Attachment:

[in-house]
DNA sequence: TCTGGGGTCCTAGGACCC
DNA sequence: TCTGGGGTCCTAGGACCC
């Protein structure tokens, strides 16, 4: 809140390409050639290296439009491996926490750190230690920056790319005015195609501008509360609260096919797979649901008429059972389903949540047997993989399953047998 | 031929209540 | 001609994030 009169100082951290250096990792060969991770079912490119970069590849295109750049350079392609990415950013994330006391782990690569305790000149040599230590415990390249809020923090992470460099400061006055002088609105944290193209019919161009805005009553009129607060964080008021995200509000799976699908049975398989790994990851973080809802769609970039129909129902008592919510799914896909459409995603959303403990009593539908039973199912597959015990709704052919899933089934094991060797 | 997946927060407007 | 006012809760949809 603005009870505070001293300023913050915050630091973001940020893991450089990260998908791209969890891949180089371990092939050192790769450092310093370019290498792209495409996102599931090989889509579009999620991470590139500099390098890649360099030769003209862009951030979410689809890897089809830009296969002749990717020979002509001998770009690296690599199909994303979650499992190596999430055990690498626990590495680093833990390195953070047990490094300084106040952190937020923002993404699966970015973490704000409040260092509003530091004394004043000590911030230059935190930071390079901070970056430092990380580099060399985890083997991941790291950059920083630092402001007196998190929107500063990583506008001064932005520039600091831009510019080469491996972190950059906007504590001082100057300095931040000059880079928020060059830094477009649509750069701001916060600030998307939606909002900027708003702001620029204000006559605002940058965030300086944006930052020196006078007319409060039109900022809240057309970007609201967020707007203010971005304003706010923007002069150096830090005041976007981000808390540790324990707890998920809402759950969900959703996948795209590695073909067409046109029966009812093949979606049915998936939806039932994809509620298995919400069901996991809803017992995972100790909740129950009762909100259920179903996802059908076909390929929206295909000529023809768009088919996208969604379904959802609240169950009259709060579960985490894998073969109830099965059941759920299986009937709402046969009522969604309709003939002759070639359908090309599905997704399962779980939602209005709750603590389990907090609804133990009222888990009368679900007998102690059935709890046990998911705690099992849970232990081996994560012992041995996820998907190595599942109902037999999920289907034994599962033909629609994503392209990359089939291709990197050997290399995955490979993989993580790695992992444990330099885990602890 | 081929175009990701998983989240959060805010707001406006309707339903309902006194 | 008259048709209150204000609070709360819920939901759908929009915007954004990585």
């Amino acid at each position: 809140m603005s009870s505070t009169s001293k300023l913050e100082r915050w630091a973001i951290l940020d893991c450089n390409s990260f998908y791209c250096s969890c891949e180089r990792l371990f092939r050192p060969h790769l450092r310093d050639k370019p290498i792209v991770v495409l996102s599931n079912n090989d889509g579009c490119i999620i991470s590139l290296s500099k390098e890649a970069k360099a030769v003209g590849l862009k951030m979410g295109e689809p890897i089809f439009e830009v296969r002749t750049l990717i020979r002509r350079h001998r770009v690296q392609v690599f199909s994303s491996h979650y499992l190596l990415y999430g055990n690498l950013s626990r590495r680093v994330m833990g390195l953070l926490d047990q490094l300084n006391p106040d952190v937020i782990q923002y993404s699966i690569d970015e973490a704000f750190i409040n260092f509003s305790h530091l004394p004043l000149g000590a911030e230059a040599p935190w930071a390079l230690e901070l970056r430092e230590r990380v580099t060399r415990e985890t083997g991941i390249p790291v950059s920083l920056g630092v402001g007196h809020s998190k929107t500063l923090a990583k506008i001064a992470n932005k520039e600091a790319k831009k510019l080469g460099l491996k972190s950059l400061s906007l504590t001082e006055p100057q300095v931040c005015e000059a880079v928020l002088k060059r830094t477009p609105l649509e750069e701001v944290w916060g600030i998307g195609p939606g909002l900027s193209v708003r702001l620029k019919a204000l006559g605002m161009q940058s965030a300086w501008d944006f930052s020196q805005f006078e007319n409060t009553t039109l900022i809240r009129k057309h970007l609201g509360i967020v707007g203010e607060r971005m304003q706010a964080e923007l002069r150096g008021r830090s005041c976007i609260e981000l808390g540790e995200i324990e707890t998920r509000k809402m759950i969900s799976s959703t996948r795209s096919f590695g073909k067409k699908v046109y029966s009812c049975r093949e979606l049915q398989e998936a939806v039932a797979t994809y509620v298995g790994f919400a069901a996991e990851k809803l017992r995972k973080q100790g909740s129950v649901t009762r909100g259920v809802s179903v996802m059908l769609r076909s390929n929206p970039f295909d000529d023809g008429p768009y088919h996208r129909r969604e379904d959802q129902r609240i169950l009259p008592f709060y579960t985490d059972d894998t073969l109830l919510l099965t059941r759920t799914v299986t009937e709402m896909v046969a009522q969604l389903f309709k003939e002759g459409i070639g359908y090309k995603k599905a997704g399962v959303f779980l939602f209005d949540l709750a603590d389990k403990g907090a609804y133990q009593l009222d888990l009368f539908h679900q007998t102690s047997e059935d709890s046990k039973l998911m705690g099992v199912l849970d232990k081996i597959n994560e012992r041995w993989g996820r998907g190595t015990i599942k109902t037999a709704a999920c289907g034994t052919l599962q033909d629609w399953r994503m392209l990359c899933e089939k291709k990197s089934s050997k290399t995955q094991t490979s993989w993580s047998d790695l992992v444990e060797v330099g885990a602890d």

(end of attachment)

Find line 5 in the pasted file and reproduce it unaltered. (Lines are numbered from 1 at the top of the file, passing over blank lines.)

């Amino acid at each position: 809140m603005s009870s505070t009169s001293k300023l913050e100082r915050w630091a973001i951290l940020d893991c450089n390409s990260f998908y791209c250096s969890c891949e180089r990792l371990f092939r050192p060969h790769l450092r310093d050639k370019p290498i792209v991770v495409l996102s599931n079912n090989d889509g579009c490119i999620i991470s590139l290296s500099k390098e890649a970069k360099a030769v003209g590849l862009k951030m979410g295109e689809p890897i089809f439009e830009v296969r002749t750049l990717i020979r002509r350079h001998r770009v690296q392609v690599f199909s994303s491996h979650y499992l190596l990415y999430g055990n690498l950013s626990r590495r680093v994330m833990g390195l953070l926490d047990q490094l300084n006391p106040d952190v937020i782990q923002y993404s699966i690569d970015e973490a704000f750190i409040n260092f509003s305790h530091l004394p004043l000149g000590a911030e230059a040599p935190w930071a390079l230690e901070l970056r430092e230590r990380v580099t060399r415990e985890t083997g991941i390249p790291v950059s920083l920056g630092v402001g007196h809020s998190k929107t500063l923090a990583k506008i001064a992470n932005k520039e600091a790319k831009k510019l080469g460099l491996k972190s950059l400061s906007l504590t001082e006055p100057q300095v931040c005015e000059a880079v928020l002088k060059r830094t477009p609105l649509e750069e701001v944290w916060g600030i998307g195609p939606g909002l900027s193209v708003r702001l620029k019919a204000l006559g605002m161009q940058s965030a300086w501008d944006f930052s020196q805005f006078e007319n409060t009553t039109l900022i809240r009129k057309h970007l609201g509360i967020v707007g203010e607060r971005m304003q706010a964080e923007l002069r150096g008021r830090s005041c976007i609260e981000l808390g540790e995200i324990e707890t998920r509000k809402m759950i969900s799976s959703t996948r795209s096919f590695g073909k067409k699908v046109y029966s009812c049975r093949e979606l049915q398989e998936a939806v039932a797979t994809y509620v298995g790994f919400a069901a996991e990851k809803l017992r995972k973080q100790g909740s129950v649901t009762r909100g259920v809802s179903v996802m059908l769609r076909s390929n929206p970039f295909d000529d023809g008429p768009y088919h996208r129909r969604e379904d959802q129902r609240i169950l009259p008592f709060y579960t985490d059972d894998t073969l109830l919510l099965t059941r759920t799914v299986t009937e709402m896909v046969a009522q969604l389903f309709k003939e002759g459409i070639g359908y090309k995603k599905a997704g399962v959303f779980l939602f209005d949540l709750a603590d389990k403990g907090a609804y133990q009593l009222d888990l009368f539908h679900q007998t102690s047997e059935d709890s046990k039973l998911m705690g099992v199912l849970d232990k081996i597959n994560e012992r041995w993989g996820r998907g190595t015990i599942k109902t037999a709704a999920c289907g034994t052919l599962q033909d629609w399953r994503m392209l990359c899933e089939k291709k990197s089934s050997k290399t995955q094991t490979s993989w993580s047998d790695l992992v444990e060797v330099g885990a602890d």